Tuesday, 23 February 2016

Xi Defines State Media Role

Xi Jinping is "anchoring" the news, saying state media must work for the Party
When I worked in state media in Beijing, my colleagues who were Communist Party members would disappear once in a while for an entire afternoon for a "meeting". It was actually a study session to decipher then President Hu Jintao's "Three Represents" (三个代表).

They would also be reminded that the state media was the medium in which the Party's doctrine would be communicated, that everyone must be in line with the Party for the sake of unity and ensure everyone got the same message.

This was said behind closed doors.

And periodically Hu or the Premier Wen Jiabao would visit state media outlets and re-emphasize these points that were published in newspapers, read out in news casts and such.

But the exercise was stepped up by President Xi Jinping last Friday when he visited Xinhua, People's Daily and CCTV and insisted state media must show absolute loyalty to the Party.

Ren Zhiqiang says the media should serve the people
There were no vagaries here -- it was straight to the point. According to a report in People's Daily:

The Party's news and public opinion work must adhere to the principle of the Party character, cleaving fundamentally to the Party's leadership of news and public opinion work. Media run by the Party and government are propaganda positions of the Party and the government, and they must reflect the Party. All work of the Party's news and public opinion media must reflect the will of the Party, mirror the views of the Party, preserve the authority of the Party, preserve the unity of the Party, and achieve love of the Party, protection of the Party and acting for the Party; they must all increase their consciousness of falling in line, maintaining a high level of uniformity with the Party in ideology, politics and action.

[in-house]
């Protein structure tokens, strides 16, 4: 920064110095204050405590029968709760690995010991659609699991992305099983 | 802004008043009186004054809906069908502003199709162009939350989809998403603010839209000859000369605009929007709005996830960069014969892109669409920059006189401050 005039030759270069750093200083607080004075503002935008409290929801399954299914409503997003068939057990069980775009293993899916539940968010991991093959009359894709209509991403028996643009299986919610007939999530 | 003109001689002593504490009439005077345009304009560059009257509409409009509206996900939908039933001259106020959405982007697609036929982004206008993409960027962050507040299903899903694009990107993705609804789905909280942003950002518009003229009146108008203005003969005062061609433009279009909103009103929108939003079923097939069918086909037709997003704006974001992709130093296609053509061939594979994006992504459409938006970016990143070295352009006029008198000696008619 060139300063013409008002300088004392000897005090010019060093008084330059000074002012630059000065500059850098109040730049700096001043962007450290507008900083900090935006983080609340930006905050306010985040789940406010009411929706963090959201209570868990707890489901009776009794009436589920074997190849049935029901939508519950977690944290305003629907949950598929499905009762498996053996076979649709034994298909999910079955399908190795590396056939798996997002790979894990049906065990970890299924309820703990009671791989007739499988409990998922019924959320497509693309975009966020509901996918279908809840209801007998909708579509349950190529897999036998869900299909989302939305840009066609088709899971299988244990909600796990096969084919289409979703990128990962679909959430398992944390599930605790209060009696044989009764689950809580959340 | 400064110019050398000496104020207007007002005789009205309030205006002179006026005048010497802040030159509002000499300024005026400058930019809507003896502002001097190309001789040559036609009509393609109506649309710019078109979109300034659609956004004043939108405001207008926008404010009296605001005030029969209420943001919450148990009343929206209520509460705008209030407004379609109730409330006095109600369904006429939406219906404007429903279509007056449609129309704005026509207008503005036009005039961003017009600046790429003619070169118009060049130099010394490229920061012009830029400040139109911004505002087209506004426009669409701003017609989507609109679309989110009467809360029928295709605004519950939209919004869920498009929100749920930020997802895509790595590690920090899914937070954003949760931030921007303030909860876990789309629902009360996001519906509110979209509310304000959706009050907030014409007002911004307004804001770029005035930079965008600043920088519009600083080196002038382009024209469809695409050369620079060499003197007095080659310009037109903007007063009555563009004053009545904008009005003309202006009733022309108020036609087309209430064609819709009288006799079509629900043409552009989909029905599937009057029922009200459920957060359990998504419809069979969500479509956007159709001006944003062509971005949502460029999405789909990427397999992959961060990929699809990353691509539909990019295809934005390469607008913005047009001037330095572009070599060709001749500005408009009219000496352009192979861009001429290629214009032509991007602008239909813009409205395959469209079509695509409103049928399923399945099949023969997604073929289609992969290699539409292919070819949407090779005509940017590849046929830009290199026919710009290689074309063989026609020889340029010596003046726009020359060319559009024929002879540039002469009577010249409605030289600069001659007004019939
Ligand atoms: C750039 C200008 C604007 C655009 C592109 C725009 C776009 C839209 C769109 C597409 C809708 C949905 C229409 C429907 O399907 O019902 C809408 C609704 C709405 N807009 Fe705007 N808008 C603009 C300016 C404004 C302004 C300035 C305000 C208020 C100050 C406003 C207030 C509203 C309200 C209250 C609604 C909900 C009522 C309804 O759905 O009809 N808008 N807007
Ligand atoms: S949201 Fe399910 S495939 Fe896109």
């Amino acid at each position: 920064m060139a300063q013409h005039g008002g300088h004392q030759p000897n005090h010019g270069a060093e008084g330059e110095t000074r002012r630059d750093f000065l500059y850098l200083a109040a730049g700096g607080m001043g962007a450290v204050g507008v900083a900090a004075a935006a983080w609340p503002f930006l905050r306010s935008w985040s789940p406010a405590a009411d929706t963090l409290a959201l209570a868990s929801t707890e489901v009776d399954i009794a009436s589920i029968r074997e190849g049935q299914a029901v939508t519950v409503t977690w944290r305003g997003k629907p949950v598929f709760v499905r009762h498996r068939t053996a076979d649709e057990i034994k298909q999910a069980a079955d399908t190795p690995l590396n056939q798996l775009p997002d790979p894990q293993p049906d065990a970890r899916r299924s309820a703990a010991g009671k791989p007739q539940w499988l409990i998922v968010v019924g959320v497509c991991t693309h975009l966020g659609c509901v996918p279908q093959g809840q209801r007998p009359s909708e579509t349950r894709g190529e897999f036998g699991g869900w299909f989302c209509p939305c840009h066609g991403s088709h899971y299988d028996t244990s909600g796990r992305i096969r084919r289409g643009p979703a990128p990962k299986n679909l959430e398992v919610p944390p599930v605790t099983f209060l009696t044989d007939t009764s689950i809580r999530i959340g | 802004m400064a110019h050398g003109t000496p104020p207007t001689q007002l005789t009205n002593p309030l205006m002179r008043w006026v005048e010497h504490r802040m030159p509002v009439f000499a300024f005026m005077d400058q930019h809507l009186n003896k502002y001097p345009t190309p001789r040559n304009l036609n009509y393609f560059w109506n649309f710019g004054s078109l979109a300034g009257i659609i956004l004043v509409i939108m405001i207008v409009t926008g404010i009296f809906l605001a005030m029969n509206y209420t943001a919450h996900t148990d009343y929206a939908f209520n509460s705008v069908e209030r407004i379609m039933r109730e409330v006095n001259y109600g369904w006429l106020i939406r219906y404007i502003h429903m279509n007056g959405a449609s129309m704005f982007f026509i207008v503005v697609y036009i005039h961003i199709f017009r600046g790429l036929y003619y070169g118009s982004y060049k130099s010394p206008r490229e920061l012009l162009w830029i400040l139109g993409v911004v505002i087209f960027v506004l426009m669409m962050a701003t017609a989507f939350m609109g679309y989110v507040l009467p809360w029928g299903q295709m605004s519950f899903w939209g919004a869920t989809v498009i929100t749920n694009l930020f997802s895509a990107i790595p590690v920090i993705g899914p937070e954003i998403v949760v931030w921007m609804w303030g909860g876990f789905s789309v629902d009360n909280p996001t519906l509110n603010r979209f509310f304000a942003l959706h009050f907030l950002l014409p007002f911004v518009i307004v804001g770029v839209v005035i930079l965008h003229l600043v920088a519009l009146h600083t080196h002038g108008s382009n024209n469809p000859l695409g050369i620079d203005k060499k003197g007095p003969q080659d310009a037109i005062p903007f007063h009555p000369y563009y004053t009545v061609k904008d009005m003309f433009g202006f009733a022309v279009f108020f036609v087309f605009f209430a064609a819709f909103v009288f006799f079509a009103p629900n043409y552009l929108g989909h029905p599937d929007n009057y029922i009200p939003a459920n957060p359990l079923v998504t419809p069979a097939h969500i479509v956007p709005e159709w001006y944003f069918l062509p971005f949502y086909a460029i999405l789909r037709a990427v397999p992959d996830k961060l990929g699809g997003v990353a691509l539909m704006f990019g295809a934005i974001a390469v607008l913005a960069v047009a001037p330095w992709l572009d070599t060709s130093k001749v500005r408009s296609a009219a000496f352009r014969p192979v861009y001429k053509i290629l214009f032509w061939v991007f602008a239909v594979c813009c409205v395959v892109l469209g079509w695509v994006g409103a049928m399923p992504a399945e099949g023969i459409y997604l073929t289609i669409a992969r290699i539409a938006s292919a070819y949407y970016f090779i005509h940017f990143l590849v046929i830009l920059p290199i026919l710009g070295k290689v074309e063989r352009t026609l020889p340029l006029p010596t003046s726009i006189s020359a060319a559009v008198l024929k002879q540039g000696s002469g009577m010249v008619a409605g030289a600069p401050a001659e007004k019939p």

It's pretty clear how Xi is instructing how the media should operate. What happened to the so-called "vibrant media" in China, where there were different shades of red?

Seems like that is no more, as everyone must disseminate the same message.

But perhaps even more interesting is that an outspoken tycoon has criticized Xi's pronouncement about state media's role in society.

Ren Zhiqiang said on Weibo on Friday that the media should serve the people, that news operations were funded by taxpayer money and so should serve the public rather than the leadership.

"When does the people's government turn into the party's government? [Are the media] funded by party membership dues? Don't waste taxpayers' money on things that do not provide them with services," he wrote.

Needless to say Ren was immediately attacked by a news site affiliated with the Beijing municipal party committee, accusing him of "anti-Communist Party" thought.

Qianlong.com claimed Ren represented capitalism that sought to topple the Party's rule and establish Western-style constitutionalism on the mainland, and even accused him of having "completely" lost his Party spirit.

It'll be interesting to see how Ren gets himself out of this fiasco unscathed if possible, but he is technically right. Taxpayer money does go to state enterprises like state media and it is the job of media to inform its readers.

But, things are done differently on the mainland, and with Xi in charge, it's near impossible to beat the President.

Nevertheless, with 37 million followers, Ren could win in the court of public opinion, though politically and financially he may lose big time.

No comments:

Post a Comment